ATTRACTION, DESCRIPTION AND THE DESIRE-SATISFACTION THEORY OF WELFARE

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1 DISCUSSION NOTE ATTRACTION, DESCRIPTION AND THE DESIRE-SATISFACTION THEORY OF WELFARE BY EDEN LIN JOURNAL OF ETHICS & SOCIAL PHILOSOPHY DISCUSSION NOTE OCTOBER 2016 URL: COPYRIGHT EDEN LIN 2016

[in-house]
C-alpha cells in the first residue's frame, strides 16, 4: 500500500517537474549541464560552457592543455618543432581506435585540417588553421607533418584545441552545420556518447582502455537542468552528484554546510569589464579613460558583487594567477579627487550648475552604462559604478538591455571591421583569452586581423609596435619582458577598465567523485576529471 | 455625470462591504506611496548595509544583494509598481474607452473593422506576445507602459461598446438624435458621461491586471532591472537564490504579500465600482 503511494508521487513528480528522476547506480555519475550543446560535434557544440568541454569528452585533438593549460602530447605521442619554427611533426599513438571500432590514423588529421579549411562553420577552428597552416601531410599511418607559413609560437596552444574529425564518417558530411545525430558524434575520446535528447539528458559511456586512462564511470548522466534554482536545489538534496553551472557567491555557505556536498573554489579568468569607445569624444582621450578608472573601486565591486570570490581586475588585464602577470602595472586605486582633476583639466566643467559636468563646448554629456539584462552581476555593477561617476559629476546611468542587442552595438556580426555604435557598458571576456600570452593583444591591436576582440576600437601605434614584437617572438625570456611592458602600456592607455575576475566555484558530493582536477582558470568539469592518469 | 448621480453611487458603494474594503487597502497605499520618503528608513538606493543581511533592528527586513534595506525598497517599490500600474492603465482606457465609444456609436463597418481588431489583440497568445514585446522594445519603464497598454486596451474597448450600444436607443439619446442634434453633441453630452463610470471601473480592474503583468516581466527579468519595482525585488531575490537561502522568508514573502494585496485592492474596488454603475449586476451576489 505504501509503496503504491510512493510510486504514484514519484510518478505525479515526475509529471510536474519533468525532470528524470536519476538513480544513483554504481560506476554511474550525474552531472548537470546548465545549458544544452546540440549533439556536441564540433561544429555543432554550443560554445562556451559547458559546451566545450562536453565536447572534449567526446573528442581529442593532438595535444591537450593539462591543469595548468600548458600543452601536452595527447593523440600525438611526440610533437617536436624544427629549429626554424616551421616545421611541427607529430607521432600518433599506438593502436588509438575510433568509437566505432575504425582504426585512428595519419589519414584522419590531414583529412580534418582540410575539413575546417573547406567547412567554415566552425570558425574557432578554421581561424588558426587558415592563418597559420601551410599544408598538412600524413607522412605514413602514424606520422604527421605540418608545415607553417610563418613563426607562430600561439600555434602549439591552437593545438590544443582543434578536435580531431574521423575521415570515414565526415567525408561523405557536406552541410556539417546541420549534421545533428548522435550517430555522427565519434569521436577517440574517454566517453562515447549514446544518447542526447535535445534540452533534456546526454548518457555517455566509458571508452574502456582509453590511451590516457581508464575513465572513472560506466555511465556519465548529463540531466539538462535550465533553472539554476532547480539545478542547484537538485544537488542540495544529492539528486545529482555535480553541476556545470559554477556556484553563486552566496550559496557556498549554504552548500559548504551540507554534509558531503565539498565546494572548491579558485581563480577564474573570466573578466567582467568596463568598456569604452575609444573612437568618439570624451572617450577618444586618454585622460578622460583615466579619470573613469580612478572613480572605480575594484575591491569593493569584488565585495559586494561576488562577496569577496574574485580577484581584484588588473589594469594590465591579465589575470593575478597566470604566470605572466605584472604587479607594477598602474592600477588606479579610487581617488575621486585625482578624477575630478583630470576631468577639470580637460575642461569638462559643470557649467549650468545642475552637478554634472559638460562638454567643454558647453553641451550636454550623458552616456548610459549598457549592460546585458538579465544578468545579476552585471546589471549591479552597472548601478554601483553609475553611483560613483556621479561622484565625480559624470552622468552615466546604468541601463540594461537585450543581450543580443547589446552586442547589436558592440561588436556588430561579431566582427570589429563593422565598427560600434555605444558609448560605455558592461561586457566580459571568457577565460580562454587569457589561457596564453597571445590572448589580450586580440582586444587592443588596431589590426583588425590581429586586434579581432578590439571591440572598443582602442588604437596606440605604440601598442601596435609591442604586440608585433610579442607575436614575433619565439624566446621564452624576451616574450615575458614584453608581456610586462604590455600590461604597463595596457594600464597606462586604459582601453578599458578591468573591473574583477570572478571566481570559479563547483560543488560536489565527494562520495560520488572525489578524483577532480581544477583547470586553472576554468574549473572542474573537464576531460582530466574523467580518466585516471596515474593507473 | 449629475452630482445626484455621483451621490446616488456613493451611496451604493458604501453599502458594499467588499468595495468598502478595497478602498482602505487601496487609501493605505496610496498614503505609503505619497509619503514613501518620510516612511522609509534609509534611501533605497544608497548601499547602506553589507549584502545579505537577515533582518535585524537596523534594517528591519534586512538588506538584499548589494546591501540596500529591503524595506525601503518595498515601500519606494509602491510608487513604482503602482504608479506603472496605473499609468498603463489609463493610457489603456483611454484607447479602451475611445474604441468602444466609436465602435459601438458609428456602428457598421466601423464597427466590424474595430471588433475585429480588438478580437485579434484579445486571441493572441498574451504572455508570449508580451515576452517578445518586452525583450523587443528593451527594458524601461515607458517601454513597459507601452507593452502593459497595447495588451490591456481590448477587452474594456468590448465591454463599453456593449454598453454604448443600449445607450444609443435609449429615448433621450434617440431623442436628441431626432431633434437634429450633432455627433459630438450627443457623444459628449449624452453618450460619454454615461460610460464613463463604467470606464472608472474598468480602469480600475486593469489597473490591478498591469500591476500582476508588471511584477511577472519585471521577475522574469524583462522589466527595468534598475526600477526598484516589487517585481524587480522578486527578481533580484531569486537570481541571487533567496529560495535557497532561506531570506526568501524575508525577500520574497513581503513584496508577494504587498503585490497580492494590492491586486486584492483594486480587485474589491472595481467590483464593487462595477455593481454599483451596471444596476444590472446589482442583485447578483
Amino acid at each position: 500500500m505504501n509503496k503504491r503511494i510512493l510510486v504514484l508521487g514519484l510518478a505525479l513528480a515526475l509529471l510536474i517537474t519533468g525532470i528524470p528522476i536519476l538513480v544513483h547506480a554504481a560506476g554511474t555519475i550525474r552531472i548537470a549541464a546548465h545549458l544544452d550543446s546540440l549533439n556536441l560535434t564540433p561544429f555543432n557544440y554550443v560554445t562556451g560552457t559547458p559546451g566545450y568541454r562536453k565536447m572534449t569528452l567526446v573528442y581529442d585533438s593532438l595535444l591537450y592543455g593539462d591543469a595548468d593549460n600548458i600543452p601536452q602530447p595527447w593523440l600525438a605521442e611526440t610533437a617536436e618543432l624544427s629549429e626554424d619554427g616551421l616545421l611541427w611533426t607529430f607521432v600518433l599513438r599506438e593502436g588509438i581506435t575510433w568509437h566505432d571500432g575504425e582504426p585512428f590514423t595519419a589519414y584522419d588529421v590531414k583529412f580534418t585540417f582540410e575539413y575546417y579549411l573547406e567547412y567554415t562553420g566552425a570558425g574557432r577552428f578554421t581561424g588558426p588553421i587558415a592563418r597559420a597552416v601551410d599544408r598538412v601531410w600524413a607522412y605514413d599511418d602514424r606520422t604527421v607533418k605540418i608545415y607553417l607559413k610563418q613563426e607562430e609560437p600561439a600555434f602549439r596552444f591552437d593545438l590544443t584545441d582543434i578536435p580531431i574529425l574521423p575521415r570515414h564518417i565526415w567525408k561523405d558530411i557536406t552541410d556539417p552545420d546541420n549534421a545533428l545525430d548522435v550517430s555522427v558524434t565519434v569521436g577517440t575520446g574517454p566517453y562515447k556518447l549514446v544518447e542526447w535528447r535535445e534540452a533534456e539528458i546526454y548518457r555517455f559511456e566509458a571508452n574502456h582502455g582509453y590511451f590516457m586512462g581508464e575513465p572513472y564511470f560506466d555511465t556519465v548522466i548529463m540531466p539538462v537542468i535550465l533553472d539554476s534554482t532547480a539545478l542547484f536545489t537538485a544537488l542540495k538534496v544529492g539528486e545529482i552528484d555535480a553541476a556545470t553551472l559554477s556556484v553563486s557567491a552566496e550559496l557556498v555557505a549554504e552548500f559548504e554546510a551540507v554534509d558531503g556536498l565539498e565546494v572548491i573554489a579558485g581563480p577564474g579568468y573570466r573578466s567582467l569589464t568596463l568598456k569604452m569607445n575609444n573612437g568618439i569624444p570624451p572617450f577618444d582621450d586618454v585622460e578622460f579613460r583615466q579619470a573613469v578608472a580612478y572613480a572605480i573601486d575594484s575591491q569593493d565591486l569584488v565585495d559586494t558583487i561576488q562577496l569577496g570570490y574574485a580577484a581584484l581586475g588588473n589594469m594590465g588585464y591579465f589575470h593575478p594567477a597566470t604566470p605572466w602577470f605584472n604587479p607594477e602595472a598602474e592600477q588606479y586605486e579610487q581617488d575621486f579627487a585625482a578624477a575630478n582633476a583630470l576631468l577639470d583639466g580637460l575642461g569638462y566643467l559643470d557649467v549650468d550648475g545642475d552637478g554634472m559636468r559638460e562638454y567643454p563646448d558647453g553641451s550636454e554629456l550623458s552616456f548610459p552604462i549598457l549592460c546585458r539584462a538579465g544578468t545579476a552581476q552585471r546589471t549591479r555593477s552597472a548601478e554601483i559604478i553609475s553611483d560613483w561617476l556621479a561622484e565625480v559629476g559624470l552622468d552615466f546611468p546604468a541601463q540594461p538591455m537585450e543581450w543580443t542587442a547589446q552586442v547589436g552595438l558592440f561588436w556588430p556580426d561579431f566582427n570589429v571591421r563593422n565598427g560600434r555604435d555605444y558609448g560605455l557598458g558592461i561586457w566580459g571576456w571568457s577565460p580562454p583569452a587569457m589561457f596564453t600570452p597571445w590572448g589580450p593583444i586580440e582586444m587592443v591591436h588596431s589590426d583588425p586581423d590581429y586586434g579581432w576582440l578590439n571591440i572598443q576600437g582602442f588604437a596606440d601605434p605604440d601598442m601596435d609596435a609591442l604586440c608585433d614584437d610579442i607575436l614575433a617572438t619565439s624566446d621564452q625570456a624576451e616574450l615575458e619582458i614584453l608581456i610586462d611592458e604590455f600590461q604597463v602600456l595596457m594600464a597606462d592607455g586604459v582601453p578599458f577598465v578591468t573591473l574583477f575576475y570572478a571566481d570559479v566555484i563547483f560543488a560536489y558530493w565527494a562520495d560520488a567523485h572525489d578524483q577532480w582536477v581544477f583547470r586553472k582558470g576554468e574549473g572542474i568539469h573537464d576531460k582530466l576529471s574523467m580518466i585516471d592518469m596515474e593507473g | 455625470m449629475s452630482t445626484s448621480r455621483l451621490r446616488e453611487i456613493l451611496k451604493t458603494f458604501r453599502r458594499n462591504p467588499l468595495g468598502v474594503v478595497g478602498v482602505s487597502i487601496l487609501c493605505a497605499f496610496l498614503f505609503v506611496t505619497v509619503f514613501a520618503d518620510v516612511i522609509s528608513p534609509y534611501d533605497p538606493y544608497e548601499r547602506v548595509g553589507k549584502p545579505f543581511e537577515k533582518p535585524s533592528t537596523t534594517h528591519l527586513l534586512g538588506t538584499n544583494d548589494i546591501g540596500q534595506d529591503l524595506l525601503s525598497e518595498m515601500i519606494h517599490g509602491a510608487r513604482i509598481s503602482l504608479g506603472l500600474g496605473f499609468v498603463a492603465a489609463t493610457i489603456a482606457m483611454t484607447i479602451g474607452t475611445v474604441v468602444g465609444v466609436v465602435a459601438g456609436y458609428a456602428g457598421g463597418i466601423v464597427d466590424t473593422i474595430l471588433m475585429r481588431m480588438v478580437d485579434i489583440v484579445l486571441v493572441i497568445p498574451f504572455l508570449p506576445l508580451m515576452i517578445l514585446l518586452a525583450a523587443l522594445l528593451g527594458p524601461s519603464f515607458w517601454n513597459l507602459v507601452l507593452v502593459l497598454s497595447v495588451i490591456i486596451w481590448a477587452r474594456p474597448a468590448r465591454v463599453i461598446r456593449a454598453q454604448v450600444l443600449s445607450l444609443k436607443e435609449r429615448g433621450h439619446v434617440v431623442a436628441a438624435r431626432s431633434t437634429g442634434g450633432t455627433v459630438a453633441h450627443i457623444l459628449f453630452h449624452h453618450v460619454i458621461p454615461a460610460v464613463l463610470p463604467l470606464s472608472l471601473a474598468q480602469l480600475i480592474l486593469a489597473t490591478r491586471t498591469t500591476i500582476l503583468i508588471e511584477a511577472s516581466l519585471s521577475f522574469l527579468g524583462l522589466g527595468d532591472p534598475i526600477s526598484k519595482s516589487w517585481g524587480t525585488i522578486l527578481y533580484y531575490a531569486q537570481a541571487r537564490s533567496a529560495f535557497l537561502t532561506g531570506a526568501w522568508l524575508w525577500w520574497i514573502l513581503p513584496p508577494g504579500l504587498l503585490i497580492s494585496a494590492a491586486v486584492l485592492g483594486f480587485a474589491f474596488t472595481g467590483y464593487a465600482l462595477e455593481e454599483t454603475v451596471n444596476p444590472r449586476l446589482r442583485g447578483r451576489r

2 Attraction, Description and the Desire-Satisfaction Theory of Welfare The desire-satisfaction theory of welfare says that what is basically good for a subject what benefits him in the most fundamental, nonderivative way is the satisfaction of his desires. One challenge to this view is the existence of quirky desires, such as a desire to count blades of grass, or to turn on every radio that is turned off. 1 It is hard to see why anyone would desire such things, and thus hard to believe that the satisfaction of such desires could be basically good for anyone. This suggests that only some desires are basically good when satisfied, and that desire satisfactionists owe us an account of which desires these are, and why. In a recent paper in this journal, Donald Bruckner proposes such an account. 2 On his view, a desire is welfare-relevant (i.e., such that its satisfaction would be basically good for its subject) if and only if and because its subject could describe its object in a way that makes it comprehensible what about the object attracts him or appeals to him. We are inclined to view quirky desires as welfare-irrelevant because we assume that their objects cannot be described in such a way. But if there were a quirky desire whose object could be so described by the subject whose desire it is, then this desire would be relevant to that subject s welfare. I will argue that while Bruckner s view delivers plausible verdicts about the cases to which it is meant to apply, its account of what makes a desire welfare-relevant is unmotivated and implausible. Desire satisfactionists can retain what is plausible about his view while endorsing a better explanation of why welfare-relevant desires have that status if they accept the following account instead: a desire is welfare-relevant if and only if and because something about its object attracts, or appeals to, the subject who has the desire. 1. Bruckner s Account Let me begin by stating Bruckner s account in greater detail. Bruckner writes that for any subject, S, who has a desire, D, whose object is p, the satisfaction of D would be basically good for S if and only if and because S could, if called upon, describe p in such a way that makes it comprehensible to others what S sees in p as positive, worthy of pursuit. 3 This language might suggest that the relevant description must make comprehensible which of p s properties S believes to be good (or to warrant pro-attitudes toward p), but Bruckner does not have anything so intellectualized or evaluative in mind. Elsewhere, 1 Rawls (1971: 434); Quinn (1993: 32). 2 Bruckner (2016). 3 Ibid.: 5.